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  1. This is beyond belief but will be fascinating to see you guys tirn it into your dream cottage. Wishing you all the luck!

  2. This is beyond belief but will be fascinating to watch you turn it into your dream cottage. Fingers crossed for all the luck!,,

  3. I live in a converted cottage, too, and can appreciate all of what you’re going through. You’re honoring the history of the house as well as all who lived in it. They likely did the best they could with the resources they had at the time (scraps), which got it this far. But what you’re creating will stand proud for you and future homeowners for at least another hundred years if not two. It’s clear that you love the place. Thank you for sharing it’s past and present. It’s got a great future ahead!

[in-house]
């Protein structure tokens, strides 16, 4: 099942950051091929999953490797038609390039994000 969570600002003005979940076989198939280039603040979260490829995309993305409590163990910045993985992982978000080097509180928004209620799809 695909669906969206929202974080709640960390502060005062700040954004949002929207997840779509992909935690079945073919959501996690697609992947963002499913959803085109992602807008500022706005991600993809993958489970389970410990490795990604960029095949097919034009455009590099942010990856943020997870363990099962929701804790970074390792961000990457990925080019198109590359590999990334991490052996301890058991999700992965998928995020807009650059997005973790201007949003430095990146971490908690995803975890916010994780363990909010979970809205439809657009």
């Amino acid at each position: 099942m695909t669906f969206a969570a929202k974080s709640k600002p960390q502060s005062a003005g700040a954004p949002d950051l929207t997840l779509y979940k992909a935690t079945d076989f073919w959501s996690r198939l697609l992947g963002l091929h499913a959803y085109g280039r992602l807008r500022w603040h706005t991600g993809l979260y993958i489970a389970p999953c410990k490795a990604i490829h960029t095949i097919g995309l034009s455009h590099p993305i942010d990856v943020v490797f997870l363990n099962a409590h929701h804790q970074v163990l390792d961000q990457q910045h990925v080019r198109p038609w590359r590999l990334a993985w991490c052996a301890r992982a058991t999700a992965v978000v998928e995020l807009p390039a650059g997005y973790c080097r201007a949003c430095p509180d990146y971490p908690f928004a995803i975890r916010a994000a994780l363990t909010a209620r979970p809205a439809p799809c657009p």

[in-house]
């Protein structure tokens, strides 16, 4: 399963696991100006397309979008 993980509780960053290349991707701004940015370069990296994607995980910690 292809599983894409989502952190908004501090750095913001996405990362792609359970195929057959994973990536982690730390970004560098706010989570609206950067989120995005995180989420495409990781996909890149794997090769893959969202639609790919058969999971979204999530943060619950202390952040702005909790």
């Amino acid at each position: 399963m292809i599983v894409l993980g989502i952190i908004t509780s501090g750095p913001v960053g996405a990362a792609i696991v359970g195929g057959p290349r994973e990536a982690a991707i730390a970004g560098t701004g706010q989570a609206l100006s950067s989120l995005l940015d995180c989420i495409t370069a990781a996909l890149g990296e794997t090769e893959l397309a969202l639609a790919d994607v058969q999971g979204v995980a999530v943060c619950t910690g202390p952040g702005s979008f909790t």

4. You are absolutely right about South Portlanders. A good crowd.

  5. We have a house like this also. Built in 1876 and lots of problems but also lots of character such as a hand hewn beam going the length of our master bedroom .
    Hang in there it will be worth it in the end!

  6. Feel your pain…building a garage addition in SoPo, we were hoping to tie it into the two story unheated addition at the back of the main house….instead, the whole wonky two story addition had to be completely rebuilt…it had no footings, nor posts,nor piers, nor concrete….just plonked down on the ground.

  7. Bless you for making this generous choice.